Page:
Possibly the biggest factor affecting your electric bill is the weather. It not only directly influences how much you use to heat or cool your home but also affects the demand, supply, and ultimately the price of energy on the wholesale markets. In our What’s the Weather? series, we’ll track weather forecasts and events to see how they impact your energy bills and how that information can help you save.
The 2017 Hurricane Season Forecasts
The Atlantic Hurricane Season runs from June 1 through November 30. Each year in late May, the National Oceanic and Atmospheric Administration (NOAA) Climate Prediction Center releases its annual hurricane forecast for the Atlantic/Caribbean basin. Other weather organizations such as the Weather Company (formerly Weather Services International), Tropical Storm Risk (TSR) of the Dept. of Space and Climate Physics, University College London, and the Tropical Meteorology Project at Colorado State University also release their predictions as summer starts cranking up.
This year, the general consensus points to a more active season that last year. The chief reasons behind this conclusion are the slow developing of an expected late summer El Niño, lower possibility of vertical wind shears in the main development area, and lots of warm water in the Atlantic. So here’s how all four forecasts compare:
|NOAA Prediction||CSU Prediction||Weather Co Prediction||TSR Prediction||Seasonal Average, 1981-2010|
|Number of named storms
(winds 39 mph+)
(winds 74 mph+)
(Cat. 3, 4 or 5, winds 111 mph+)
There are three organizations calling for an active hurricane season: NOAA, the Weather Company, and Tropical Storm Risk (TSR). All three base their forecasts on what’s going on with the El Niño/Southern Oscillation (ENSO) and what’s happening in the Atlantic ocean.
Back in April, ENSO looked like it was going to develop by late summer. But since that time, sea surface temperatures didn’t warm as much as expected and it now looks like they may stay in a neutral range for several months. Currently, it seems likely that ENSO will stay in neutral mode throughout the summer. Without an El Niño to stir the atmosphere and cause wind shear in the Main Development Region (MDR), Atlantic hurricanes will have a much easier time forming and developing. All they need is lots of warm water.
Sea surface temperatures are above normal in the MDR. That means hurricanes that get their start in the warm waters off west Africa can look forward to a warm, tropical cruise through the MDR. Without wind shear, it’s likely they’ll be more likely to gather a lot of strength as they head for the Caribbean.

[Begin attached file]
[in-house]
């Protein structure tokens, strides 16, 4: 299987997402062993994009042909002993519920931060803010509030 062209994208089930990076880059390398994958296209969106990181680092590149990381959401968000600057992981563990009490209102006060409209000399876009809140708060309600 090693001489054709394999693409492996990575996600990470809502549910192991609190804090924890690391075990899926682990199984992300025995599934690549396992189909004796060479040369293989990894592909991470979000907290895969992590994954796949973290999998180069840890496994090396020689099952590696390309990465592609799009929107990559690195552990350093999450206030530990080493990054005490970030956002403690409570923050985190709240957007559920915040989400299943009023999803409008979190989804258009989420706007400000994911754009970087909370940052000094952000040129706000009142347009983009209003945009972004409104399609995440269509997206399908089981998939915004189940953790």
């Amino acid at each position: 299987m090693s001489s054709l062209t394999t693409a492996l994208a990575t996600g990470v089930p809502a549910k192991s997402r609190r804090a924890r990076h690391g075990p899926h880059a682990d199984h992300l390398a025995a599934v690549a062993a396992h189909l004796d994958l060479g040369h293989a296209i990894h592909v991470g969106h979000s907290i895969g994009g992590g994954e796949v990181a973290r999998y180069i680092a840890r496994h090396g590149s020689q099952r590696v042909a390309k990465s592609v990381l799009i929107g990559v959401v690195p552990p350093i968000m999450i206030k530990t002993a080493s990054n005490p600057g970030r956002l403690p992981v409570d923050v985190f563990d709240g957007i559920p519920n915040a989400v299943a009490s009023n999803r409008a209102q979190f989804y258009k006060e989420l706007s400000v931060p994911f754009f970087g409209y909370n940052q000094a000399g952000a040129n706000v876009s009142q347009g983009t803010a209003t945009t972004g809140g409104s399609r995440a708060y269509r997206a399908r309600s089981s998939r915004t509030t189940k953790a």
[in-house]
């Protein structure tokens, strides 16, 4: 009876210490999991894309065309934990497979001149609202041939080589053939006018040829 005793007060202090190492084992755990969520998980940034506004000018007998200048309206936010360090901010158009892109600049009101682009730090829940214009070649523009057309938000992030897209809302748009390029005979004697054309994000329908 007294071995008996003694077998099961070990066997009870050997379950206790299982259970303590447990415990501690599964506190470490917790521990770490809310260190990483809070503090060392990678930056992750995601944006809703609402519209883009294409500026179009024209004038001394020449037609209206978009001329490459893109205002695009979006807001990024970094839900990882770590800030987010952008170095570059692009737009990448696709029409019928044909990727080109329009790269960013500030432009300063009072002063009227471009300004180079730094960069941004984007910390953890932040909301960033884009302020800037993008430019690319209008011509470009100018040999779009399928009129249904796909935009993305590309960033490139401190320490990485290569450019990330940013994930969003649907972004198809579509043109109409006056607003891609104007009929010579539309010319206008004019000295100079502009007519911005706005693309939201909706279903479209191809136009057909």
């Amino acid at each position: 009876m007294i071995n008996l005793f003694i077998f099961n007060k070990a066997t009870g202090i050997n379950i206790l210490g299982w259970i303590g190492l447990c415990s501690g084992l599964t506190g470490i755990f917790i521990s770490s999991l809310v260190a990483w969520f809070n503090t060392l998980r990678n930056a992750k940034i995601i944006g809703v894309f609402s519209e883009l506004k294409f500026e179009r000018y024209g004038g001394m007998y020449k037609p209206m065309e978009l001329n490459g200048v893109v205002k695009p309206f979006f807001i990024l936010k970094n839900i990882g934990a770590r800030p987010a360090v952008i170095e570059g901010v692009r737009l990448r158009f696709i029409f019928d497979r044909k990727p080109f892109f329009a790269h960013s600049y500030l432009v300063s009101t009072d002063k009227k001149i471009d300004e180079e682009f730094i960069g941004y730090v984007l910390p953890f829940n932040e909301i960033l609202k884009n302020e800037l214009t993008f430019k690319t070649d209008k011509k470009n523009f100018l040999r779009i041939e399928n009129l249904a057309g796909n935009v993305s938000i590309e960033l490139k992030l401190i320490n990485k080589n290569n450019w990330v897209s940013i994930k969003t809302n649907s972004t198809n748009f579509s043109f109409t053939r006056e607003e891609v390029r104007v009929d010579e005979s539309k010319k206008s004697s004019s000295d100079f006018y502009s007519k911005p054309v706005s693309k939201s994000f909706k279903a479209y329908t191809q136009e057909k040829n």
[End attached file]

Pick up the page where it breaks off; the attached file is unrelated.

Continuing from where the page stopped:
While CSU’s updated prediction shows only slight differences from the others, they are predicting that 2017 “will have approximately average activity”. Their reasoning is that while sea surface temperatures in the Atlantic are above normal, the northern Atlantic is still below normal. Indeed, SSTs for June 1 do show colder water beginning just north of Cape Hatteras and even colder water infiltrating into the east end of Long Island. But will it last long enough to deflect Caribbean storms back out into the mid-Atlantic? Only time will tell. All the same, that cold water could be indicative of the status of the Atlantic Multi-decadal Oscillation (AMO). During warmer periods in the north Atlantic, there is above-normal hurricane activity. During cooler periods, there is generally below-normal hurricane activity. Since the AMO lasts 25-40 years, there’s not much certainty about what it’s doing and whether the high-activity period that began in 1995 is ending, has ended, or is yet ongoing.
Regardless of how many storms are predicted, it only takes one storm to cause a tragedy.
Hurricanes not only impact coastal communities but can also devastate inland cities and towns as well. Make sure you and your family are prepared and have a plan. Be sure to check out NOAA’s National Hurricane Preparedness Week suggestions as well as these other helpful storm resources.
Plus, check out the great information and storm updates at the Hurricane Prep Center